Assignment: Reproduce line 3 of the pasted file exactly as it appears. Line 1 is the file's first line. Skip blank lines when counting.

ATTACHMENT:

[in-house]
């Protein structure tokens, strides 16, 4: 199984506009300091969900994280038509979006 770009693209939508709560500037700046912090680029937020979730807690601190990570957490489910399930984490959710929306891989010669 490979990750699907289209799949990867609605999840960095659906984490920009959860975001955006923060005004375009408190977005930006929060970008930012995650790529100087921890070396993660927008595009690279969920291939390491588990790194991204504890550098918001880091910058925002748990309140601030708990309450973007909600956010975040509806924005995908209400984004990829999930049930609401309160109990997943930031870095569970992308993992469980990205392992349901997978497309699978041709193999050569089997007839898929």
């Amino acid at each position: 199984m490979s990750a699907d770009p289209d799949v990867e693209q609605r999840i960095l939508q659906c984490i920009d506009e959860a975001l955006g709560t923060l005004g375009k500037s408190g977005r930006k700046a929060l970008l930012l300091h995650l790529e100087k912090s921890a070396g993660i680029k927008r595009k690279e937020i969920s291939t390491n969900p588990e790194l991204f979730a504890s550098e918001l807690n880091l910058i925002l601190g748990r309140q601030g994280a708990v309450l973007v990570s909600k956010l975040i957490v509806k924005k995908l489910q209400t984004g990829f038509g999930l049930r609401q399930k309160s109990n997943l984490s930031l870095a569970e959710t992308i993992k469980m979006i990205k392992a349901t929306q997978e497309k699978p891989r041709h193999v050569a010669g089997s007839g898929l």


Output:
């Amino acid at each position: 199984m490979s990750a699907d770009p289209d799949v990867e693209q609605r999840i960095l939508q659906c984490i920009d506009e959860a975001l955006g709560t923060l005004g375009k500037s408190g977005r930006k700046a929060l970008l930012l300091h995650l790529e100087k912090s921890a070396g993660i680029k927008r595009k690279e937020i969920s291939t390491n969900p588990e790194l991204f979730a504890s550098e918001l807690n880091l910058i925002l601190g748990r309140q601030g994280a708990v309450l973007v990570s909600k956010l975040i957490v509806k924005k995908l489910q209400t984004g990829f038509g999930l049930r609401q399930k309160s109990n997943l984490s930031l870095a569970e959710t992308i993992k469980m979006i990205k392992a349901t929306q997978e497309k699978p891989r041709h193999v050569a010669g089997s007839g898929l």